Author Archives: Opinion
“If we have slow growth, might we have stagflation? In other words, low growth and high inflation. That’s the worst of all worlds. This is what matters, not if we are going to have a recession in the second quarter or the third quarter and not whether it’s going to last three months or four months. But that’s what most people think about. They’re literally wasting their time thinking about short-term events and worrying about all the daily noise in the media.”
USAGOLD note: The latest from Howard Marks – much offered here in the way of practical advice for the private investor. Is the old-fashioned armchair investor making a comeback? All things considered, it seems to be the approach Marks is recommending, i.e., the opposite of the day trader mentality that has dominated markets the last several years.
“Over the past year, cash has become “pretty attractive” relative to both stocks and bonds, the famed hedge-fund manager said during a Thursday interview with CNBC. While bonds might offer investors a higher yield, swollen public-sector debts in the U.S., Europe and Japan and negative real yields have made debt securities less appealing, Dalio said.”
USAGOLD note: Investor cash holdings are approaching record highs, according to the Investment Company Institute……Cash, though, remains vulnerable to inflation. Even at a 4.5% yield, the investor is still losing money if the inflation rate stays at 6.5% or goes higher.
Opinion: The Fed expects a ‘soft landing’ and no recession for the economy. We could get stagflation instead.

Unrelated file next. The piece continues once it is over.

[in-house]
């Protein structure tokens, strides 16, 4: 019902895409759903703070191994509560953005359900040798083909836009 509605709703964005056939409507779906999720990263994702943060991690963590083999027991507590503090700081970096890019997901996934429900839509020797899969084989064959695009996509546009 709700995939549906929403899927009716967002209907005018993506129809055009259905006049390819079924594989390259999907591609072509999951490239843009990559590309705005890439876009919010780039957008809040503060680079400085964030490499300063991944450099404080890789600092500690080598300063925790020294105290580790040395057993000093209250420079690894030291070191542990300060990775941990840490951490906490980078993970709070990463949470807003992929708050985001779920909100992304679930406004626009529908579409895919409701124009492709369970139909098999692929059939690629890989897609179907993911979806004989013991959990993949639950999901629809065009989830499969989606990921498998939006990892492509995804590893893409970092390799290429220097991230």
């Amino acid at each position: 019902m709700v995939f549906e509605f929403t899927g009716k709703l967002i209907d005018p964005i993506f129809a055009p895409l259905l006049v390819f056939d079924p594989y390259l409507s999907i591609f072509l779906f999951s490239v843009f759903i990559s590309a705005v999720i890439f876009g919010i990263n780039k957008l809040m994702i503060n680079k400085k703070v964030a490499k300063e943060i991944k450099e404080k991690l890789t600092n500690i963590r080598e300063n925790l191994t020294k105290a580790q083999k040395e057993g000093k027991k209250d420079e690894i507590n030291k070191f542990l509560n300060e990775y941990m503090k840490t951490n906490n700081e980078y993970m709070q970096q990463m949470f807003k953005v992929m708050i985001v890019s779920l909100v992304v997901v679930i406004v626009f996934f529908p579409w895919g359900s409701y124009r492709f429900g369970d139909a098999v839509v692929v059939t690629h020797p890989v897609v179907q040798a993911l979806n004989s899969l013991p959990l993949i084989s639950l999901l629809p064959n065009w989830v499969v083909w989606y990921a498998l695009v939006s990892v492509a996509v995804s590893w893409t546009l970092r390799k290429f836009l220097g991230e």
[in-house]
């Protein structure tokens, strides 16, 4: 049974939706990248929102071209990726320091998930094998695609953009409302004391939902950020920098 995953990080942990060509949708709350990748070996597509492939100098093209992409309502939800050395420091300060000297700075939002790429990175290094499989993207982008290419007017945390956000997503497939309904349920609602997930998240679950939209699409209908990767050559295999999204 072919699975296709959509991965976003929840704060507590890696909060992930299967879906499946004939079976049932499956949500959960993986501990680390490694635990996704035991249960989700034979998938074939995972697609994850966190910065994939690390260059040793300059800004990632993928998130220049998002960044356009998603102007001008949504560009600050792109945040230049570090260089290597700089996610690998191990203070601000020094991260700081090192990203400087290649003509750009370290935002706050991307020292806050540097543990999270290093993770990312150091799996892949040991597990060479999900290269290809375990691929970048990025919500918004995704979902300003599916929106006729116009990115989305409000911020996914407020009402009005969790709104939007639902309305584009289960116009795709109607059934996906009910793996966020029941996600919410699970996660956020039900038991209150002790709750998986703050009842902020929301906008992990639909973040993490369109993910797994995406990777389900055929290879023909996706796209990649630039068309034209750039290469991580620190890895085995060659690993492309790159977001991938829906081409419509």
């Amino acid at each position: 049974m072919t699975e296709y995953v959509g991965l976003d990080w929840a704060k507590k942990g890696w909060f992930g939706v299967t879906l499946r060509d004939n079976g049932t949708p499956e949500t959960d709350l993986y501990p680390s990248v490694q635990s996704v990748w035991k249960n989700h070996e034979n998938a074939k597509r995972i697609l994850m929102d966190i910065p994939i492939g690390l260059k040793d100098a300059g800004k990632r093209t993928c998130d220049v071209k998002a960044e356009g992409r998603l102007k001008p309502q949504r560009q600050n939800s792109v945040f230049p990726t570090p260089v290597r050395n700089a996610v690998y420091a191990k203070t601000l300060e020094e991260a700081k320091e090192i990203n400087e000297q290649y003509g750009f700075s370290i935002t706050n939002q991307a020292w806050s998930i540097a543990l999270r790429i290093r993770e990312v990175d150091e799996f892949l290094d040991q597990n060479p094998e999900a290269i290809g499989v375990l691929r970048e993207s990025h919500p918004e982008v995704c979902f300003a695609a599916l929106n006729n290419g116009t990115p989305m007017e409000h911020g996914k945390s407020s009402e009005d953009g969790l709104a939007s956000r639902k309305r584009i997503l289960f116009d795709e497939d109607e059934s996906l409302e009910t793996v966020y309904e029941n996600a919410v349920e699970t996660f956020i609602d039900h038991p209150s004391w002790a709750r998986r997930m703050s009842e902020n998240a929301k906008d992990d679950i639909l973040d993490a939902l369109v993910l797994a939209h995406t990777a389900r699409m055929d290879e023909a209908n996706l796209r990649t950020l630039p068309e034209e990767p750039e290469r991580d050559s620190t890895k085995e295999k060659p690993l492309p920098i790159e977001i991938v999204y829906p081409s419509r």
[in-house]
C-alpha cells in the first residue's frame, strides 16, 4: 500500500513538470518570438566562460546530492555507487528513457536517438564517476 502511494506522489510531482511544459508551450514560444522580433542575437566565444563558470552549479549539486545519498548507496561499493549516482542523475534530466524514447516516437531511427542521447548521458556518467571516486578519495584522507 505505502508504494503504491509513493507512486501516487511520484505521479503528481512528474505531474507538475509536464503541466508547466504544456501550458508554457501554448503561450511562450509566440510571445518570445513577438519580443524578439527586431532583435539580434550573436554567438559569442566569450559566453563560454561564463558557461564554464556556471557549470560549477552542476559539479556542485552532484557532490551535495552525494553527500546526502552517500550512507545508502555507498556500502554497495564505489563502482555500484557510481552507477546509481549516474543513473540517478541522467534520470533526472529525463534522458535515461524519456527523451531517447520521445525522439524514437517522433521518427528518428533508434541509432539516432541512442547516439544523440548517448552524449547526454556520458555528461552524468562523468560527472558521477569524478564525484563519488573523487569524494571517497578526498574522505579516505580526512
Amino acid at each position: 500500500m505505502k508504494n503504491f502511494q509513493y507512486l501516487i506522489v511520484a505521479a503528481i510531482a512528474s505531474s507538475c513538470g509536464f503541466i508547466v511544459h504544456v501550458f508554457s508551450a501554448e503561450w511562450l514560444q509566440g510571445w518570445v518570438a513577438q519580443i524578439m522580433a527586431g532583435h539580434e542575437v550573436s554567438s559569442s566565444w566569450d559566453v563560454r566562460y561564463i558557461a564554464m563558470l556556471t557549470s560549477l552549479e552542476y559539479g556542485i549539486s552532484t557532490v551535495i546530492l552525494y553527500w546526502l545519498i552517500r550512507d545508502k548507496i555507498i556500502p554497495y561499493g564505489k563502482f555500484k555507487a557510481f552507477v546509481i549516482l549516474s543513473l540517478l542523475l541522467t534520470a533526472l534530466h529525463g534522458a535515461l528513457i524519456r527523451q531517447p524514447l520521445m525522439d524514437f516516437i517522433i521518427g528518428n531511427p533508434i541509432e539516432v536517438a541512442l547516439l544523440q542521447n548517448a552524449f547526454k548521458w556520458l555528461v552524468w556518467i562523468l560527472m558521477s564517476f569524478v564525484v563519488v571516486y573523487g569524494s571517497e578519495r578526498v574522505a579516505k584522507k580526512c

“The sense that yes, this is enough, means that Fed policy will depend on the kindness of strangers. Since the Fed funds rate currently is not above inflation, the Fed’s view will continue to be that inflation is going to fall by itself. When inflation has been this far out of control, I do not see this as an aggressive remedy. This is more like the halfway, what-the-heck policy that got us into this mess in the first place.”
USAGOLD note: Something that needed to be said…… Policy reduced to a coin flip.
A top American air force general [General Mike Minihan/US Air Mobility Command] has predicted that the US and China will probably go to war in 2025, in the most dramatic warning yet from a senior military officer about the likelihood of a conflict over Taiwan.
USAGOLD note: Let’s hope he’s wrong. A war, in our view, benefits neither side. The status quo is a better option – a thought, in retrospect, Russia may now be entertaining with respect to its Ukraine incursion. Minihan is concerned that circumstances have embloldened China’s Xi.
‘The Fed-fueled fantasy bubble has popped.’ Stock investors are detached from reality — but they’re about to get a big dose.
‘If it looks like a duck, walks like a duck, and quacks like a duck, it’s a duck! Most stocks are far below their 200-day moving averages. Also, even when good news comes out, most stocks can’t get any traction. Finally, during the last few months, money has been flowing out of stocks and into bonds. All of these clues suggest a bear market.” – Jeffrey Bierman
USAGOLD note: Bierman sees a 20% drop in the S&P to 3200 as in the cards…… “You can’t be 100% in stocks,” he says.
“Joseph E. Gagnon, a senior fellow at the Peterson Institute for International Economics and a former Federal Reserve Board associate director, told me that Powell is willing to do everything he can to avoid becoming known as the central banker that let inflation get away. ‘Powell doesn’t want his name to go down in infamy,’ he said.”